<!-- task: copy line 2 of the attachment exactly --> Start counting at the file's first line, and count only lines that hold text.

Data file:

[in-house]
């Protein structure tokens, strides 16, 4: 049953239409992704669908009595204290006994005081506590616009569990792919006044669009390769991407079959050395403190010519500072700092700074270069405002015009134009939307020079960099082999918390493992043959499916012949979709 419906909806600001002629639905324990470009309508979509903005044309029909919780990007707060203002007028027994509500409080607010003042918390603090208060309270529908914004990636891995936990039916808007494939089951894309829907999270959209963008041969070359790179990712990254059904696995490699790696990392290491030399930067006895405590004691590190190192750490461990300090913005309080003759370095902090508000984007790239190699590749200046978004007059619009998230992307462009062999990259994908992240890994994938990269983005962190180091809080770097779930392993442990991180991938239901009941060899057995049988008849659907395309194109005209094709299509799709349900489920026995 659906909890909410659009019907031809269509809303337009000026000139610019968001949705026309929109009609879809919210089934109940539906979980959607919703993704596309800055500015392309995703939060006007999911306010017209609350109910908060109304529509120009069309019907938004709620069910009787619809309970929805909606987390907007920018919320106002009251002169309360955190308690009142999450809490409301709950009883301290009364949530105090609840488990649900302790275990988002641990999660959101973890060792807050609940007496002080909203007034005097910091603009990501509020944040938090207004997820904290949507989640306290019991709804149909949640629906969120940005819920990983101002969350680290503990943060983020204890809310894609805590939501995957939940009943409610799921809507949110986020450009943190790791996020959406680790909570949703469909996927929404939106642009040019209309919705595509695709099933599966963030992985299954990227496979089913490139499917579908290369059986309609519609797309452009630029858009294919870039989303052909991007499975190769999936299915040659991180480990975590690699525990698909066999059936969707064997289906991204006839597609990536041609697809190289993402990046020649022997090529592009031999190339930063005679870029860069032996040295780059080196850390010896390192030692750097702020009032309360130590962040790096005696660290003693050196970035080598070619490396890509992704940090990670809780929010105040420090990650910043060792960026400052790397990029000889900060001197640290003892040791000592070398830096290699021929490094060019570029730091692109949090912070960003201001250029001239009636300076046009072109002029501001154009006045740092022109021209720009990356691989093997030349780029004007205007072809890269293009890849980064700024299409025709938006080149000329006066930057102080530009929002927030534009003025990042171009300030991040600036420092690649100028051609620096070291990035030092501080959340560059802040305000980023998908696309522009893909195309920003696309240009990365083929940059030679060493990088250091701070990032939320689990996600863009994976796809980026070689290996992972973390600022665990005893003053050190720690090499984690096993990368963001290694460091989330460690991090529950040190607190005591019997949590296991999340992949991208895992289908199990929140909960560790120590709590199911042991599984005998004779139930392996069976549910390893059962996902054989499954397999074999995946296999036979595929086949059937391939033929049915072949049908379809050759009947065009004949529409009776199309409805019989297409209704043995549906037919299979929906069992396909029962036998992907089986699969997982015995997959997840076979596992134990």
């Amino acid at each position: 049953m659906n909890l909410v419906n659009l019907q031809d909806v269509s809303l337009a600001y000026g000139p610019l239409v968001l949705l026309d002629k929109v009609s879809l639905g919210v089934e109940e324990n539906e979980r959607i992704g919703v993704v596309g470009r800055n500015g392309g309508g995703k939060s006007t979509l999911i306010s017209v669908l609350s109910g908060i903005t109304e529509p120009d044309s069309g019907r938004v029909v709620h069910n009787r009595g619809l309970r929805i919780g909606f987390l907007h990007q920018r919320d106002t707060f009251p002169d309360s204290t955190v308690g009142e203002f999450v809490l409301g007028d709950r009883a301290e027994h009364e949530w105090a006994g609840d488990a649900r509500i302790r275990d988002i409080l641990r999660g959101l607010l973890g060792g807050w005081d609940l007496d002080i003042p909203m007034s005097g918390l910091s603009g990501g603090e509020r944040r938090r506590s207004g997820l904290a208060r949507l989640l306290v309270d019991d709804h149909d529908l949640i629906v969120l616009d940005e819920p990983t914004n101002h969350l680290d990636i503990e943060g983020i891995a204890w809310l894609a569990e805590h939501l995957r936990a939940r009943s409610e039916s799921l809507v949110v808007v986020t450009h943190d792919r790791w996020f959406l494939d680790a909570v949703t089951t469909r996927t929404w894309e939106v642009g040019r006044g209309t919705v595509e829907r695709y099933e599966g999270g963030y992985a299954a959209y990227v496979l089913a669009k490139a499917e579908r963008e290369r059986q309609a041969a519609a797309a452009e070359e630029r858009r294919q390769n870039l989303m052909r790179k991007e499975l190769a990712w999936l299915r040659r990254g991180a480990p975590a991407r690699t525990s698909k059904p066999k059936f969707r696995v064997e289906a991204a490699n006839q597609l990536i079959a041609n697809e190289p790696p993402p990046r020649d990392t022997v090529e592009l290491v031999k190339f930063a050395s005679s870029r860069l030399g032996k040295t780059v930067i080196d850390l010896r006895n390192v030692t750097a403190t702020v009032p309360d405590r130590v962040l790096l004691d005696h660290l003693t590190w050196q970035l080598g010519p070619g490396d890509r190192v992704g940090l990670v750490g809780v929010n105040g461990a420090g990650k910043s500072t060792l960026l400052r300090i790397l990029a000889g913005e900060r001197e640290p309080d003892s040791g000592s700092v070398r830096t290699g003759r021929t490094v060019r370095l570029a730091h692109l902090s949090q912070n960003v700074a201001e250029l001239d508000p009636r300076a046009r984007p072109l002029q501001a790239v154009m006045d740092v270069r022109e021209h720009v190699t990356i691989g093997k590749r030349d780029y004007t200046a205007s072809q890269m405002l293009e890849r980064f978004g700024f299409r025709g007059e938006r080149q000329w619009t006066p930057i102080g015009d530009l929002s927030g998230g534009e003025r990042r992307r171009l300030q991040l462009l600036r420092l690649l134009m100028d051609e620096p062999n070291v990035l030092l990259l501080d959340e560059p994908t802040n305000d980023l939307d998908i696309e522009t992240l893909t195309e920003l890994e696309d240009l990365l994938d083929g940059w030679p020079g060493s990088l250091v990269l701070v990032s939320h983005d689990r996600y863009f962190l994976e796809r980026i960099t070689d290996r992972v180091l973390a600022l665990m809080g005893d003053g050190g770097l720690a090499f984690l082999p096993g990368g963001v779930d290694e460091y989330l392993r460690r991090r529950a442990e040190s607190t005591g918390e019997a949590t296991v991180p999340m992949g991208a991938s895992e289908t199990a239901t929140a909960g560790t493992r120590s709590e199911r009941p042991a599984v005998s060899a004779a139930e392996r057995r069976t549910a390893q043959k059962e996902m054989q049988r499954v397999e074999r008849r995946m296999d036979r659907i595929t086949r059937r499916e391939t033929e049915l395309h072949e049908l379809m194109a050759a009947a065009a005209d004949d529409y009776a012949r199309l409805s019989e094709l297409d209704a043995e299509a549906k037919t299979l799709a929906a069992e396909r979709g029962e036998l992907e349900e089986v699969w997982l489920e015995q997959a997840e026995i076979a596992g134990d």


């Protein structure tokens, strides 16, 4: 049953239409992704669908009595204290006994005081506590616009569990792919006044669009390769991407079959050395403190010519500072700092700074270069405002015009134009939307020079960099082999918390493992043959499916012949979709 419906909806600001002629639905324990470009309508979509903005044309029909919780990007707060203002007028027994509500409080607010003042918390603090208060309270529908914004990636891995936990039916808007494939089951894309829907999270959209963008041969070359790179990712990254059904696995490699790696990392290491030399930067006895405590004691590190190192750490461990300090913005309080003759370095902090508000984007790239190699590749200046978004007059619009998230992307462009062999990259994908992240890994994938990269983005962190180091809080770097779930392993442990991180991938239901009941060899057995049988008849659907395309194109005209094709299509799709349900489920026995 659906909890909410659009019907031809269509809303337009000026000139610019968001949705026309929109009609879809919210089934109940539906979980959607919703993704596309800055500015392309995703939060006007999911306010017209609350109910908060109304529509120009069309019907938004709620069910009787619809309970929805909606987390907007920018919320106002009251002169309360955190308690009142999450809490409301709950009883301290009364949530105090609840488990649900302790275990988002641990999660959101973890060792807050609940007496002080909203007034005097910091603009990501509020944040938090207004997820904290949507989640306290019991709804149909949640629906969120940005819920990983101002969350680290503990943060983020204890809310894609805590939501995957939940009943409610799921809507949110986020450009943190790791996020959406680790909570949703469909996927929404939106642009040019209309919705595509695709099933599966963030992985299954990227496979089913490139499917579908290369059986309609519609797309452009630029858009294919870039989303052909991007499975190769999936299915040659991180480990975590690699525990698909066999059936969707064997289906991204006839597609990536041609697809190289993402990046020649022997090529592009031999190339930063005679870029860069032996040295780059080196850390010896390192030692750097702020009032309360130590962040790096005696660290003693050196970035080598070619490396890509992704940090990670809780929010105040420090990650910043060792960026400052790397990029000889900060001197640290003892040791000592070398830096290699021929490094060019570029730091692109949090912070960003201001250029001239009636300076046009072109002029501001154009006045740092022109021209720009990356691989093997030349780029004007205007072809890269293009890849980064700024299409025709938006080149000329006066930057102080530009929002927030534009003025990042171009300030991040600036420092690649100028051609620096070291990035030092501080959340560059802040305000980023998908696309522009893909195309920003696309240009990365083929940059030679060493990088250091701070990032939320689990996600863009994976796809980026070689290996992972973390600022665990005893003053050190720690090499984690096993990368963001290694460091989330460690991090529950040190607190005591019997949590296991999340992949991208895992289908199990929140909960560790120590709590199911042991599984005998004779139930392996069976549910390893059962996902054989499954397999074999995946296999036979595929086949059937391939033929049915072949049908379809050759009947065009004949529409009776199309409805019989297409209704043995549906037919299979929906069992396909029962036998992907089986699969997982015995997959997840076979596992134990």